From there, the breed crossed the pond and emigrated to the West Coast of America via Australia.
Still, the origins of the breed are not precisely defined. However, the breed did develop in western North America in the late 19th and early 20th centuries.
Photo from: @goldie_sammy
Another source claims that these dogs got their name after the imported sheep they took care of.
Unlike other herding dogs, the Australian Shepherd isn’t affected by altitude, and thus, became popular in the Rocky Mountains region.
The original breeders were ranchers from Colorado who began breeding and distributing these pups all over the USA.
Back in the time when the Aussies were used primarily as working dogs, the shepherds were interested in their working abilities rather than in their good looks.
Over time, shepherds interbred breeds that they thought would give better performance in specific regions.
E.g., dogs from Europe developed and worked well in the eastern USA because of the similar landscape and climate conditions.
The next logical conclusion was that the West coast of the USA needed different kinds of dogs. So, when the Churra, or Spanish flocks of sheep, were introduced as a food source, the shepherds brought over Spanish dogs.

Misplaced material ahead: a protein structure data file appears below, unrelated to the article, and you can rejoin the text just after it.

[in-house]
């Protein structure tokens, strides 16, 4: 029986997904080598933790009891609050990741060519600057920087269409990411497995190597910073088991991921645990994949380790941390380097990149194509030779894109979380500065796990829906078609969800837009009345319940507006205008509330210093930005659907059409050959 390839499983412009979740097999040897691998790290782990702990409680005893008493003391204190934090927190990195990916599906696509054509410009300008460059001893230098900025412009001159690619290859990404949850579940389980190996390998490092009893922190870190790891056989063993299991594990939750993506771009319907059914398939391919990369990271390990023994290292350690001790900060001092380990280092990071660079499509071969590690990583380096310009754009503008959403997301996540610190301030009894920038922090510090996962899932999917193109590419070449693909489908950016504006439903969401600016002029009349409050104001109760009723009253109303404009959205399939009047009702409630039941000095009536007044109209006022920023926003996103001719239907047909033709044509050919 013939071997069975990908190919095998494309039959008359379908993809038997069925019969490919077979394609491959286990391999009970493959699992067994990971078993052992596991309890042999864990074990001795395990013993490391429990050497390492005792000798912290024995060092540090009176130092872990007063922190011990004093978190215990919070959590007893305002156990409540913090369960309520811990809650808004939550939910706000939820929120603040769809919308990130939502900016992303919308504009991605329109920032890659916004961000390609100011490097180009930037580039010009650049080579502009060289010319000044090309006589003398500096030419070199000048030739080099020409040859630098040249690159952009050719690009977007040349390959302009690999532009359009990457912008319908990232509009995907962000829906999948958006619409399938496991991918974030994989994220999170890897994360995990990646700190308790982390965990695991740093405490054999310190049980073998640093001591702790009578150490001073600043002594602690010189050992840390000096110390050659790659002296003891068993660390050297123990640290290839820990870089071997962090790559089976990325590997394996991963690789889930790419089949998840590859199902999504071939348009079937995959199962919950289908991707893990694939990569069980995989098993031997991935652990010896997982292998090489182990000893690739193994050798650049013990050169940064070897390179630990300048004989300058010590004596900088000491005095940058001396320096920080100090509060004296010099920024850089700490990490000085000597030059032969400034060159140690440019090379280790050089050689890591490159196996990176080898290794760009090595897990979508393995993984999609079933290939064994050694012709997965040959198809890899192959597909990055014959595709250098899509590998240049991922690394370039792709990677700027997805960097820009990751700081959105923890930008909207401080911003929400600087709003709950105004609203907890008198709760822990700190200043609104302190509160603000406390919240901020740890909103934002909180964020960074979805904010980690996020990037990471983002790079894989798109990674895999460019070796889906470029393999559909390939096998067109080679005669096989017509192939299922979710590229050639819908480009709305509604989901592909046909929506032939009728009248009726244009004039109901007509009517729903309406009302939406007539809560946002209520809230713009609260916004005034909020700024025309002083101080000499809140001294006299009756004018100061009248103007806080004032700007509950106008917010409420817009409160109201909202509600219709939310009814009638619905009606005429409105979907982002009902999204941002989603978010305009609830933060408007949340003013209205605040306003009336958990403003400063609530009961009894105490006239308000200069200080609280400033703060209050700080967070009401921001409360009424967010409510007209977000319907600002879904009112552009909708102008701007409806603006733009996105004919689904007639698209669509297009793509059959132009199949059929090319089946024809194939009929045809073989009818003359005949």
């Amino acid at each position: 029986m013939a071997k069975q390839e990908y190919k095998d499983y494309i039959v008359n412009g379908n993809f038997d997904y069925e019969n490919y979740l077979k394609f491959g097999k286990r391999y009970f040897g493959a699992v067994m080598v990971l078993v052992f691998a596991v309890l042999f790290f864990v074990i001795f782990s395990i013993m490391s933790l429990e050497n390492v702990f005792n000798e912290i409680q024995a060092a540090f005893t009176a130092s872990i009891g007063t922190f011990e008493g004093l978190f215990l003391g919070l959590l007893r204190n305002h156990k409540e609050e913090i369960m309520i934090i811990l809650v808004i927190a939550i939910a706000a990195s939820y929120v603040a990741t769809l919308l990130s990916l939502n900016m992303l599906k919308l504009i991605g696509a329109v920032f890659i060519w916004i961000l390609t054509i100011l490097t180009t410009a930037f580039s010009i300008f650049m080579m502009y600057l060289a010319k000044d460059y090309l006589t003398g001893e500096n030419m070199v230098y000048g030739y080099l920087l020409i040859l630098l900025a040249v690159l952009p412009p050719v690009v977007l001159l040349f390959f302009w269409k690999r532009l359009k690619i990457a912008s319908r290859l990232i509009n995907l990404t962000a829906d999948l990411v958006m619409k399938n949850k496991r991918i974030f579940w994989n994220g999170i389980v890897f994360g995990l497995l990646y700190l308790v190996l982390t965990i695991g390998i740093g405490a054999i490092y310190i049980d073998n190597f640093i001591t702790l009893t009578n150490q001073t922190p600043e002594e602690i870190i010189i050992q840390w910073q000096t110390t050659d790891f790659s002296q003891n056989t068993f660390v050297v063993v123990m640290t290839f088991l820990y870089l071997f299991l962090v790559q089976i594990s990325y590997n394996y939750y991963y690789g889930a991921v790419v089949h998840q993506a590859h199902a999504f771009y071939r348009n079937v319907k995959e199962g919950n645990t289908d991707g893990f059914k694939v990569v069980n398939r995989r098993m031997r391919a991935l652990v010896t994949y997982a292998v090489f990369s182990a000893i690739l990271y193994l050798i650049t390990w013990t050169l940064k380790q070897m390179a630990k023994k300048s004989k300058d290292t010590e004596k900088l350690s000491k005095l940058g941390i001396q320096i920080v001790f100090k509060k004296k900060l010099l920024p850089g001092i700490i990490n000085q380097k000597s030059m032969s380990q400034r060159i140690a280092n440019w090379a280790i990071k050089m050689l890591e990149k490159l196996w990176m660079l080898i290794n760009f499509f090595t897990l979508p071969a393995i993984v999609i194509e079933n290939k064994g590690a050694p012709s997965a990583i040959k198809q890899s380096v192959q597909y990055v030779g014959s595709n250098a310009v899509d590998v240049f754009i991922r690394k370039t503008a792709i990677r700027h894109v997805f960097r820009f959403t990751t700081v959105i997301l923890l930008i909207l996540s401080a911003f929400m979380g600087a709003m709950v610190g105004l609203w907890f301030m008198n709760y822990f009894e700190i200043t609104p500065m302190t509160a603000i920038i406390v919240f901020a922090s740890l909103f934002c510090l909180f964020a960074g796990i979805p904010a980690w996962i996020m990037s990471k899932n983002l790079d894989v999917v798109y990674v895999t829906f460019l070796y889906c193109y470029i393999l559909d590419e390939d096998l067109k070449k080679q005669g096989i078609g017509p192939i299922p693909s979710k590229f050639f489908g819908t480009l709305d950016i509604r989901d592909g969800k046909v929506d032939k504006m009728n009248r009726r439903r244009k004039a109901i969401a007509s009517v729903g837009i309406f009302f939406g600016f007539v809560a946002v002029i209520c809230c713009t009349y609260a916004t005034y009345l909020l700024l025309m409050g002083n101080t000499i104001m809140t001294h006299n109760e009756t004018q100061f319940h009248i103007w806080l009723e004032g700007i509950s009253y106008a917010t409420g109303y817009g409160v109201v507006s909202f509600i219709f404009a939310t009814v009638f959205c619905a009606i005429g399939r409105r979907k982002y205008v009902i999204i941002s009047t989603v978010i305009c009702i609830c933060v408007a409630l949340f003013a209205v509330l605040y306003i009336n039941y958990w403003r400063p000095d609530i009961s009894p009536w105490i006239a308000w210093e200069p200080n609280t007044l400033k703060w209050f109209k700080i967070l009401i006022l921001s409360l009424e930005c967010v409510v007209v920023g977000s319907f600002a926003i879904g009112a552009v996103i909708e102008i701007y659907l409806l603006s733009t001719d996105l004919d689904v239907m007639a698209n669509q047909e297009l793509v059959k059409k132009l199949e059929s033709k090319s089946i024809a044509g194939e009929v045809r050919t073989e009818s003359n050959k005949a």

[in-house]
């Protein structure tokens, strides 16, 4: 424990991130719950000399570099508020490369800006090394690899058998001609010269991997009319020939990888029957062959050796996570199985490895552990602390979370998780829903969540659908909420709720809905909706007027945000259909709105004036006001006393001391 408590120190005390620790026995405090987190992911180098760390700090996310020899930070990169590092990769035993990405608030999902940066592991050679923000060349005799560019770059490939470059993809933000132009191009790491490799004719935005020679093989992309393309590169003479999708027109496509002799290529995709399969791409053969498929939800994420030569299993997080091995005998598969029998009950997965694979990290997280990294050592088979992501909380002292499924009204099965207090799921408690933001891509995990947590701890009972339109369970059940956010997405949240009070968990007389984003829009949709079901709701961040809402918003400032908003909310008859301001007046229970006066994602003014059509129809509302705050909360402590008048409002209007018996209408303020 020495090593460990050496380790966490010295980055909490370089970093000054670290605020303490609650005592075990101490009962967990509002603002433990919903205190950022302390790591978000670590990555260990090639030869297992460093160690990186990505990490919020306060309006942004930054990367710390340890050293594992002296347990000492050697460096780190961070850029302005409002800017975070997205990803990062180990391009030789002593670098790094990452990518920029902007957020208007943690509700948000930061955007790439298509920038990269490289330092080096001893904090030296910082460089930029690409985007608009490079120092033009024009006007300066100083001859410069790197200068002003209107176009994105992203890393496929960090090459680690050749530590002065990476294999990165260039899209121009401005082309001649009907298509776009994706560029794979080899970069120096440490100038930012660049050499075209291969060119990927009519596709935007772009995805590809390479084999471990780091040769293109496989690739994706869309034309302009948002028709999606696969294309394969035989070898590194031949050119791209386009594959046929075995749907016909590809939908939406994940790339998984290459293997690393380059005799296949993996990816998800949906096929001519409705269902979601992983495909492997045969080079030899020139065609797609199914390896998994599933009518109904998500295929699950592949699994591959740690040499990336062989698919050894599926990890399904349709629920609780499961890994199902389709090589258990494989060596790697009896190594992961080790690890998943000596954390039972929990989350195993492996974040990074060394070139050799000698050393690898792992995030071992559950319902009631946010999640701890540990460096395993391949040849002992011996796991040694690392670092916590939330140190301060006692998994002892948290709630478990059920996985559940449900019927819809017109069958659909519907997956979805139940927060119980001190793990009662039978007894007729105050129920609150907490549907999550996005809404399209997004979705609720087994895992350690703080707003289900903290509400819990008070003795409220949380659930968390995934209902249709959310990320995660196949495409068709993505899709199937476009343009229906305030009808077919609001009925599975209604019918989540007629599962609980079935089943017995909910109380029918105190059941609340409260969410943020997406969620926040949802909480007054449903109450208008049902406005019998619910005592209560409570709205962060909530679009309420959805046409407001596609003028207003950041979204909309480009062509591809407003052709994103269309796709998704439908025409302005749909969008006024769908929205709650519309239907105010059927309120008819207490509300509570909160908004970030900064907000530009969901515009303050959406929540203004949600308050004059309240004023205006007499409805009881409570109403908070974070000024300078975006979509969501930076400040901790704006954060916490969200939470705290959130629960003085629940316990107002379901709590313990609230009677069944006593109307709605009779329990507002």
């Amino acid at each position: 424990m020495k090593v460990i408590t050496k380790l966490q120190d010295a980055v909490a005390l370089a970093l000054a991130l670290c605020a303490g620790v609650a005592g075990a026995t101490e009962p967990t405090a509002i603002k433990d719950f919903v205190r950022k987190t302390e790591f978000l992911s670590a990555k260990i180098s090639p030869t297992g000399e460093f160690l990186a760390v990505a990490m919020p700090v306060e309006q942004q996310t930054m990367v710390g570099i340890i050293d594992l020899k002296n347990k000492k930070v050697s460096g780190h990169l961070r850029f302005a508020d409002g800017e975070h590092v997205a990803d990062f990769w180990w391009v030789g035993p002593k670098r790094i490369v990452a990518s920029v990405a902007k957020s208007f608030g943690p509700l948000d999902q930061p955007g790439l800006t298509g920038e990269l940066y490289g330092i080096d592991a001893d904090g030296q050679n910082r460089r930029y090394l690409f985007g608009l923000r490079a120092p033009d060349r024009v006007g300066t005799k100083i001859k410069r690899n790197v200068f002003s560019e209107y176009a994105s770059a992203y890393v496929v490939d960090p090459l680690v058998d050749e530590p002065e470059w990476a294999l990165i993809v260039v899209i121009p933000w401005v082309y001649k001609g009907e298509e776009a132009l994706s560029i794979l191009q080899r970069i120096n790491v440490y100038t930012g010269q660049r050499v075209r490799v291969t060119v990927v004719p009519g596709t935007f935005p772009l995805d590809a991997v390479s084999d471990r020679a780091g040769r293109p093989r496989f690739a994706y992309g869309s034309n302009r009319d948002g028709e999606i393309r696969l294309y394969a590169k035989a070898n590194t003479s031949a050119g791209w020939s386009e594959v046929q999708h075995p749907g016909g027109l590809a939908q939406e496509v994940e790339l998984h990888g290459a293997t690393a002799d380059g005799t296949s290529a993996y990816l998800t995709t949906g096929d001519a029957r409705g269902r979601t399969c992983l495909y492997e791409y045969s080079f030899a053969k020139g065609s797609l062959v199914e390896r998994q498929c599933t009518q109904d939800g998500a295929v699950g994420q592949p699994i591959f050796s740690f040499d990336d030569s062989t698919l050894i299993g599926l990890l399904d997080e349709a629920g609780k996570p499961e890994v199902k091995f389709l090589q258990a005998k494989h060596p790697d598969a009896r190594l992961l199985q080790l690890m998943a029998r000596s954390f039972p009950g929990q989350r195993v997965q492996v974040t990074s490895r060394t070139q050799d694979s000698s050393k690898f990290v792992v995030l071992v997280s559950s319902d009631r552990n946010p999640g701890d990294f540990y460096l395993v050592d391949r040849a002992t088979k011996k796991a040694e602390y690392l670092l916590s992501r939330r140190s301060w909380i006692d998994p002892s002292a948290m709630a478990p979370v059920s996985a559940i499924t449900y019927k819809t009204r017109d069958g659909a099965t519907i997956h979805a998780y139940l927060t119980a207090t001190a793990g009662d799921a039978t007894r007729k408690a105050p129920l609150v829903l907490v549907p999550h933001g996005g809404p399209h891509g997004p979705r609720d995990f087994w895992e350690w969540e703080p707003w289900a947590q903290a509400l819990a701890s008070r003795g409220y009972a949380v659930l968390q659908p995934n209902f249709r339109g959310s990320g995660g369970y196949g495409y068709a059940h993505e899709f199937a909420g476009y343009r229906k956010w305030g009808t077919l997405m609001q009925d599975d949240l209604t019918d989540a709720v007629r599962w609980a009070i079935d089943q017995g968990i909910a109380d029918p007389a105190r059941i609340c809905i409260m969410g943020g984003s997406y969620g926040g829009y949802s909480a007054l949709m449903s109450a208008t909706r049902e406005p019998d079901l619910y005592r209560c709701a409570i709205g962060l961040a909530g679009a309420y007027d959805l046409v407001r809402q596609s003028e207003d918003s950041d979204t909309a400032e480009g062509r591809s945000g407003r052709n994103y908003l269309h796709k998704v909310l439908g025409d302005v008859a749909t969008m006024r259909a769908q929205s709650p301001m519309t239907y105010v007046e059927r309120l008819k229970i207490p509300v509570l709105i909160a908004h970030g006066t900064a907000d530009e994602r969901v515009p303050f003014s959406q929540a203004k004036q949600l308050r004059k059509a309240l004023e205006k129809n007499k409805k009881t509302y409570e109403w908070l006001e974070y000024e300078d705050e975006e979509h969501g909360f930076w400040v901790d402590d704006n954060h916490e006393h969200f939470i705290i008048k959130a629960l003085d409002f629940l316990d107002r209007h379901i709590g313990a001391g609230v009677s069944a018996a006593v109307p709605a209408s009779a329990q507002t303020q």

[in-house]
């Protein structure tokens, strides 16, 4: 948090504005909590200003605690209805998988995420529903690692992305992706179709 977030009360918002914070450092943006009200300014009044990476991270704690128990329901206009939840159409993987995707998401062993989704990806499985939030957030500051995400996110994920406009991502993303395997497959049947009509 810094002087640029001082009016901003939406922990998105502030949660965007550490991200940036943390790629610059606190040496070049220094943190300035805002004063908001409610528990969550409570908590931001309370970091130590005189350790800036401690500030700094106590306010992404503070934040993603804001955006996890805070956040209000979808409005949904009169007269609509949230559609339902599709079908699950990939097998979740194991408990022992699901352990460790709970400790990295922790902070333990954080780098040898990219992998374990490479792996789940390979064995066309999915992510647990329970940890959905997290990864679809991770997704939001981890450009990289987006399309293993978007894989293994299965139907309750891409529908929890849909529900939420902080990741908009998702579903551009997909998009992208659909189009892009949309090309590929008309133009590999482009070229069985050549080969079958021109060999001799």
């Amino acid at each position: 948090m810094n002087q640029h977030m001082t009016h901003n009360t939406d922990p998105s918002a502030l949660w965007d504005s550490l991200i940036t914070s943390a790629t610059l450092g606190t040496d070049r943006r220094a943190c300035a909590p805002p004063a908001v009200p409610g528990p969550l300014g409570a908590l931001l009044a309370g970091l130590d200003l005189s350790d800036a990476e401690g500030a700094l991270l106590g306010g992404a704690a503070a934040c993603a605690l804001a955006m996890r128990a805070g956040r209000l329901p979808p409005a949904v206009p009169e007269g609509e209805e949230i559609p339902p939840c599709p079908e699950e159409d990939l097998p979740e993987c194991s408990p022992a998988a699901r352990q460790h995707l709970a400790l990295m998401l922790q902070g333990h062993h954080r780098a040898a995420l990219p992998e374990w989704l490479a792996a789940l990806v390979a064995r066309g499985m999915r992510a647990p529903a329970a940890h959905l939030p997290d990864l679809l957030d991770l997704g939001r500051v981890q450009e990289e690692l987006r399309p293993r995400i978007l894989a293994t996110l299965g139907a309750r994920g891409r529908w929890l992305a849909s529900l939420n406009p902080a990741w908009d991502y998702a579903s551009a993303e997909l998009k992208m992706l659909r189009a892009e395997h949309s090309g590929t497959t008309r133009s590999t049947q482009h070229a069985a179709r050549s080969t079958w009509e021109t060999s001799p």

These dogs proved to be capable of performing well in wild and dangerous territory. They were herding dogs as well as great guard dogs who did a great job of protecting from predators.
Selective breeding was what enabled the breeding of an effective stock dog in Western America.
This dog breed had to have speed, energy, endurance, flexibility, intelligence, independence, and the ability to handle harsh weather conditions, and still remain obedient.
Cuteness Overload: How Does a Parson Russell Terrier and an Aussie Shepherd Mix Look like?
Dog genetics work the same way as human genetics, meaning they receive dominant and recessive genes from their parents.
Mixing a small breed like the Aussie and the Parson Russell Terrier means that there is no way of telling how big or small your puppy might be when it grows up.
Both parents show they share the same coat colors, such as black, tan, and white, with the Australian Shepherd showing less white.
The Australian side of the family can carry different colors in each eye, which is a trait the offspring might inherit.